Friday, July 17, 2015

Free Range Friday ~ Duck Duck Soup

The pile in the freezer of delicious foods is now minus a duck. With the set it and forget it machine (it really does work if you have the space and electric for it) it was just a matter of washing it out, stuffing with some oranges and onions, and binding it up for the rotisserie. 

There is plenty more you can do - baste it , marinade it, season it more liberally,
make a stuffing for it, but this time, we kept it simple. Very simple.
I did take the giblets and made our poor man's pate, which is a taste of a different mother using duck rather than turkey or chicken (and they taste different as well), even though they all sort of taste the same. It's subtle but there is a difference. 

Using duck giblets, there was only enough, once I'd blended together the sautéed liver, gizzards, heart, onions and garlic, to need just one tortilla, crisped up in a skillet for cracker like triangles. A lot of effort for a little reward but well worth it, both in taste treat and evoked memories. We usually toast at times like this, clinking our pate loaded crisps, 'Here's to Dad!' who taught us to cook and enjoy.

Starking to brown up. Yum! Brother chef is happy
No photos of the pate, because a)I've taken photos of the process and end results of making this version of pate more than a few times and b) it never looks good. No matter how delicious it is, and it is, pate just ain't pretty unless it's gotten molded and is full of chunky goodness to be sliced and appreciated before eating. I've never done that. I'd like to though, one of these days. 

Ding! and done.
The skin was pretty crispy but could have been crispier. I was reading a recipe that someone wrote saying he ensured crispy skin by defrosting, washing, a super fast (30 seconds) blanching, then skin pricks - careful not to hit the meat, just the skin. Then he puts it back in the fridge overnight and does the set it and forget it the next day. He swears this works and it makes sense to me. Or I guess you could skip all that and have a hot oven waiting for finishing it off. Decisions, decisions. Our decision was to eat. And just as it was, it was succulent and smile making. Nothing wrong with that!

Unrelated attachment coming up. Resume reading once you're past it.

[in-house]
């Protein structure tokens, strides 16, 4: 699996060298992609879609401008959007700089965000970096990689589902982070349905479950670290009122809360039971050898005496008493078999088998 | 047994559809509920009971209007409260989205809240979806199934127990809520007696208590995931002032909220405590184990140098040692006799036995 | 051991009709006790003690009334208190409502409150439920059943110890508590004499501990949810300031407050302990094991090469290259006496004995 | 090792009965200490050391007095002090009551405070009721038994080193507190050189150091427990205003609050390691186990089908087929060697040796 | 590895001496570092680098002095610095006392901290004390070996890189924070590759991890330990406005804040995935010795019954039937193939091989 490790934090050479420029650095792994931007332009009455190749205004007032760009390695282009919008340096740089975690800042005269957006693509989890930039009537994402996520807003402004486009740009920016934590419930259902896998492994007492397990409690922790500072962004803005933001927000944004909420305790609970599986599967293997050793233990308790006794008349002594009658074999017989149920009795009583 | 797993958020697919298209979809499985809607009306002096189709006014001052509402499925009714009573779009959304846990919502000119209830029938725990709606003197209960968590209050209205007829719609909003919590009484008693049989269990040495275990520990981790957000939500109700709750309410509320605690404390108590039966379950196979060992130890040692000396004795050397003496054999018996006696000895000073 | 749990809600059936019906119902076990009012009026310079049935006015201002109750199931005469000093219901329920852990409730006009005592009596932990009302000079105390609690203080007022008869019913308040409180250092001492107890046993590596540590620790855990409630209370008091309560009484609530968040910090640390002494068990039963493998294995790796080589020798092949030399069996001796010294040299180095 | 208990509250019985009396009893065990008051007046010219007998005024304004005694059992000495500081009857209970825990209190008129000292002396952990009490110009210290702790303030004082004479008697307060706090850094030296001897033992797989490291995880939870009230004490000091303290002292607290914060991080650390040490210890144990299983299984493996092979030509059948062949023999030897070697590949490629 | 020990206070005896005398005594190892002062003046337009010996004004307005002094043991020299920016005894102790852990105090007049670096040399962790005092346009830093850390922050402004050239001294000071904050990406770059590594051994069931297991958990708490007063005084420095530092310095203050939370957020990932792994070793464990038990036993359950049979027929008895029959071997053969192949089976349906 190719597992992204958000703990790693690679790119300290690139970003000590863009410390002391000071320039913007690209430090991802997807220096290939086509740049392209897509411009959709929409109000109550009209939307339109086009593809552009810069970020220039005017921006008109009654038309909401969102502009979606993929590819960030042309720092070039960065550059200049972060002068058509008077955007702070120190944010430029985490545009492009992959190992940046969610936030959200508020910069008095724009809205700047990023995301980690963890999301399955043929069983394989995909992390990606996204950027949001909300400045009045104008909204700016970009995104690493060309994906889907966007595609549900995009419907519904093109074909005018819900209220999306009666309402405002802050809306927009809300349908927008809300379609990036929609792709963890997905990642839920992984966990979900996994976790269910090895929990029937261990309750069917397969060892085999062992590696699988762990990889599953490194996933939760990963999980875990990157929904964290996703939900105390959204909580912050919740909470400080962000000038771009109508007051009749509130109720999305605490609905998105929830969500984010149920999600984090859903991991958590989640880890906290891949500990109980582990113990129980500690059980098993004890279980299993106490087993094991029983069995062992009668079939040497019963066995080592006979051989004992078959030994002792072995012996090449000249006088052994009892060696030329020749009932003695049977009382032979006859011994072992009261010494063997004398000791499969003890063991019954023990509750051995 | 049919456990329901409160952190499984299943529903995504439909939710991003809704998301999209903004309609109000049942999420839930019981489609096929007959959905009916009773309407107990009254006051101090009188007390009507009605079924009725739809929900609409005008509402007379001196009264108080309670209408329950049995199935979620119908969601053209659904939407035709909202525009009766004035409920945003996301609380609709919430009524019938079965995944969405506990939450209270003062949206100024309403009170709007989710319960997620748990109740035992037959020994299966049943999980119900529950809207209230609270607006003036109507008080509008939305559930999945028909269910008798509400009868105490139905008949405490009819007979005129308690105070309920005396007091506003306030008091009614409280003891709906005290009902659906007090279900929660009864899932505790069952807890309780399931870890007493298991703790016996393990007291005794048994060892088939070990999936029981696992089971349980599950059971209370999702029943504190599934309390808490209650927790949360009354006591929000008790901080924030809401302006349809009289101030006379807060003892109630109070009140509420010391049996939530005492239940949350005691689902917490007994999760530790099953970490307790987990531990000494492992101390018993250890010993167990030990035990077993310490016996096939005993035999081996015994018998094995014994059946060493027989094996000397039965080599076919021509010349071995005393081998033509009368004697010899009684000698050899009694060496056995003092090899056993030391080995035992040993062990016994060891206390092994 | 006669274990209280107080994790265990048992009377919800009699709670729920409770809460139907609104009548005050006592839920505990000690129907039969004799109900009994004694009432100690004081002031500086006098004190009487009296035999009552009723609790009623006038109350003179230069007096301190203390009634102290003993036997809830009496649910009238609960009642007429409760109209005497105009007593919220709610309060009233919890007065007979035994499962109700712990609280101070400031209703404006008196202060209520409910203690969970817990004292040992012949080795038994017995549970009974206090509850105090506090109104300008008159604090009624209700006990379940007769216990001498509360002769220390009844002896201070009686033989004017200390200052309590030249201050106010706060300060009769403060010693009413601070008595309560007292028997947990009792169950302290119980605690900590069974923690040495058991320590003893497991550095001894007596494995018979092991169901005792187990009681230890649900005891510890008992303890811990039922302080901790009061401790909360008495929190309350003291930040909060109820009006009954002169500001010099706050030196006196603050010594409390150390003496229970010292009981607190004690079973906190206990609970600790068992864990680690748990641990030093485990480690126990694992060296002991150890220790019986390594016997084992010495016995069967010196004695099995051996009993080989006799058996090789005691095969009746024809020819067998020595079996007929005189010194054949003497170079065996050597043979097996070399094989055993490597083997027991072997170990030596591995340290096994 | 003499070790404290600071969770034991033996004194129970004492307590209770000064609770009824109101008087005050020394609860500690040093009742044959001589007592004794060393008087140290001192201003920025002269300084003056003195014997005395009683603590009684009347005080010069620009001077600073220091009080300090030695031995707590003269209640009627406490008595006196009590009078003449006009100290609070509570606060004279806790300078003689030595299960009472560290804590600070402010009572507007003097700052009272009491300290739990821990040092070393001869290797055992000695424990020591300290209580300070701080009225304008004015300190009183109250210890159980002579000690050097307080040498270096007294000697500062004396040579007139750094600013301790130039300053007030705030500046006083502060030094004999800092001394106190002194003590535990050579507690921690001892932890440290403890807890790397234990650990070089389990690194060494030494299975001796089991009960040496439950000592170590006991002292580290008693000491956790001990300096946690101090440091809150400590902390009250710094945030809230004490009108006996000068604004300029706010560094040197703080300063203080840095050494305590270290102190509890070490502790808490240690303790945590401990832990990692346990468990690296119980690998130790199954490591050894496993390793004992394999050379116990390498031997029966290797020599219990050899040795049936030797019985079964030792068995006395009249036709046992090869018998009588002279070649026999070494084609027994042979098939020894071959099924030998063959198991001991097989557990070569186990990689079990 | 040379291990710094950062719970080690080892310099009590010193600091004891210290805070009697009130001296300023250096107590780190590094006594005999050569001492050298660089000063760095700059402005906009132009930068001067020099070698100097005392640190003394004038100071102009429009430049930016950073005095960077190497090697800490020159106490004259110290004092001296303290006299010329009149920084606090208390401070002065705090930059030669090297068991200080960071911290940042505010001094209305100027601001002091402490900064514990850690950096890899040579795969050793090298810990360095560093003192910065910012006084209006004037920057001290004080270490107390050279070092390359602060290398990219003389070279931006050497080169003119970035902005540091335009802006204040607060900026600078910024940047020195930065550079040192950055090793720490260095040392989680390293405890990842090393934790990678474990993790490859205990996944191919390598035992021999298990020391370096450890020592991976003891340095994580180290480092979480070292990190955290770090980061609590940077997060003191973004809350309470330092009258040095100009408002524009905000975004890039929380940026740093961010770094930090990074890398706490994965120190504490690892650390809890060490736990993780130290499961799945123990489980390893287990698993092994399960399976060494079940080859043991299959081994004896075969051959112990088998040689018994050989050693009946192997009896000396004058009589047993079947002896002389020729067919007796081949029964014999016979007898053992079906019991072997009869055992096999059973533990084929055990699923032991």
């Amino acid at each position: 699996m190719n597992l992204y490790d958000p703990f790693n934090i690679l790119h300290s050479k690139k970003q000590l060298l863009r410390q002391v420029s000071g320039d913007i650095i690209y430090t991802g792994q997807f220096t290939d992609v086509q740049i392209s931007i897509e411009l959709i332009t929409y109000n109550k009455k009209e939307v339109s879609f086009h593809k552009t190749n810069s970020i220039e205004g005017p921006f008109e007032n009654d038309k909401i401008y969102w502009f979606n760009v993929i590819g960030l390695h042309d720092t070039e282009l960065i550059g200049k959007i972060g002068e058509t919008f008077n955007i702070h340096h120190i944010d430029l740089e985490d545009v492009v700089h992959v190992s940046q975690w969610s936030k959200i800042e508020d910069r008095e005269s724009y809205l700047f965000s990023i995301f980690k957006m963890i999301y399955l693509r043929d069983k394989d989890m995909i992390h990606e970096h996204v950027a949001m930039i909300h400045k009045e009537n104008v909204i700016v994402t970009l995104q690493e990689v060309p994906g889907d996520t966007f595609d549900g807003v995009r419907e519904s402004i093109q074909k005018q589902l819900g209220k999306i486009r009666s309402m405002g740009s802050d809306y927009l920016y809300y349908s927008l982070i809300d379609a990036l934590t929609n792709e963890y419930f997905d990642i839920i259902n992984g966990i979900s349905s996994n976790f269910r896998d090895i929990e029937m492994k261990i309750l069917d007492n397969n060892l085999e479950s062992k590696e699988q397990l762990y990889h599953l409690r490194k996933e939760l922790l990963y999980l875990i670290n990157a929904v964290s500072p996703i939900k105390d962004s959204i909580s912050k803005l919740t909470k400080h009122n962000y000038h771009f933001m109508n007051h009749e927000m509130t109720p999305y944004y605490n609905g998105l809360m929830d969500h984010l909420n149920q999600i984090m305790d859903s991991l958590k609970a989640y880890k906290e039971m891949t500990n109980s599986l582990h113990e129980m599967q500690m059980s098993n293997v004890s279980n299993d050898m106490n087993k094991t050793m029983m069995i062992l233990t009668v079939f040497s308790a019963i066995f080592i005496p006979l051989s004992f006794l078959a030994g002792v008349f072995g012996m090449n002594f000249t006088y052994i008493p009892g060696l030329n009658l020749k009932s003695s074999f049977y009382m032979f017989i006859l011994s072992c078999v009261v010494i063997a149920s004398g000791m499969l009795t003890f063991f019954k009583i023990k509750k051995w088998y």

You can tell who the star of this show is
Ducks don't give a whole lot of meat (how did my Dad feed the five of us off one duck?). Between the hungry two of us and giving a plate to the neighbor, the carcass was pretty picked. Ready for soup!

I thought about making a classic egg drop soup and of course, ended up with my concoctions. After boiling the carcass to the 'all the scrap bits are falling off' stage and the water now a broth, it was playtime with seasonings and some sherry that was lurking on a low shelf. A lot of ginger, a dash of cumin, salt and ground pepper were the mainstays. Simmer simmer simmer down. Taste. Add a bit more water and a bit more of everything. 

It looked pretty much like this but with a richer broth and I'd never use a pink bowl.
photo credit: unknown
I was going to make a pot of rice on the side but decided to throw it in the pot. So I did, first bringing it back to a boil. Toss in the rice, keep on boiling for another 3 or 4 minutes. Lower the heat to above warm and below simmer, put a lid on it, let about 15 or 20 minutes go by, turn off the heat. The rice was perfect and stayed that way until time to serve, even through the next and last part.

The first part of the next part shouldn't be done until you are ready to put it on the table. Break an egg or two or three (depending on how much soup you have, I had enough for 4 medium or 2 large servings; with the rice in it I didn't want it real eggy so I only used one). 

Fork  swirl it up as frothy as you can get it. Bring the soup back to a boil and drizzle the egg into the soup, using the same fork to create strings of cooked egg in its wake.  Serve the soup right now, or as close to right now as you can. Buen provecho!

And yes, I forgot photos. That always means it was really good or really bad. This was really good. Classic? No. But it worked, tasted fantastic and on a rainy stormy day warmed up the belly and spirits too. Give it a try and don't forget to play with your food.

A very cute garbanzo
Have a food foray Friday. Do something fearless foraging.

No comments:

Post a Comment